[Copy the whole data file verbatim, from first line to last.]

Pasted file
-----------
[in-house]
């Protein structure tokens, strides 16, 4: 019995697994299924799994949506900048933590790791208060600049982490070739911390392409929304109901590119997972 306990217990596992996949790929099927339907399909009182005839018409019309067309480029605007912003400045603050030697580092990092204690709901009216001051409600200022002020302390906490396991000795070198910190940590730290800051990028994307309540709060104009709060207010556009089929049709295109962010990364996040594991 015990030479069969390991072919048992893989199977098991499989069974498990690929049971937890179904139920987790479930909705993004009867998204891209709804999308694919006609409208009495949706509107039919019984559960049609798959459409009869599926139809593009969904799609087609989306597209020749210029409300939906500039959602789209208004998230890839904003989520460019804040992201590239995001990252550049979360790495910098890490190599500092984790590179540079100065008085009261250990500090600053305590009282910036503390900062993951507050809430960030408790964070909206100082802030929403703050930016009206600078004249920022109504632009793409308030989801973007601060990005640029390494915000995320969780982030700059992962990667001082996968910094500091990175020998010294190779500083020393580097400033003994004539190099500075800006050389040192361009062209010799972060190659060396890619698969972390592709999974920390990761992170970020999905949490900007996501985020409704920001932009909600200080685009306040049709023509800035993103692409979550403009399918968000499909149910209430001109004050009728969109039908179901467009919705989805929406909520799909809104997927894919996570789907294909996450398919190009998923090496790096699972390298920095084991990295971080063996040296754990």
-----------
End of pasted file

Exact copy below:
[in-house]
């Protein structure tokens, strides 16, 4: 019995697994299924799994949506900048933590790791208060600049982490070739911390392409929304109901590119997972 306990217990596992996949790929099927339907399909009182005839018409019309067309480029605007912003400045603050030697580092990092204690709901009216001051409600200022002020302390906490396991000795070198910190940590730290800051990028994307309540709060104009709060207010556009089929049709295109962010990364996040594991 015990030479069969390991072919048992893989199977098991499989069974498990690929049971937890179904139920987790479930909705993004009867998204891209709804999308694919006609409208009495949706509107039919019984559960049609798959459409009869599926139809593009969904799609087609989306597209020749210029409300939906500039959602789209208004998230890839904003989520460019804040992201590239995001990252550049979360790495910098890490190599500092984790590179540079100065008085009261250990500090600053305590009282910036503390900062993951507050809430960030408790964070909206100082802030929403703050930016009206600078004249920022109504632009793409308030989801973007601060990005640029390494915000995320969780982030700059992962990667001082996968910094500091990175020998010294190779500083020393580097400033003994004539190099500075800006050389040192361009062209010799972060190659060396890619698969972390592709999974920390990761992170970020999905949490900007996501985020409704920001932009909600200080685009306040049709023509800035993103692409979550403009399918968000499909149910209430001109004050009728969109039908179901467009919705989805929406909520799909809104997927894919996570789907294909996450398919190009998923090496790096699972390298920095084991990295971080063996040296754990």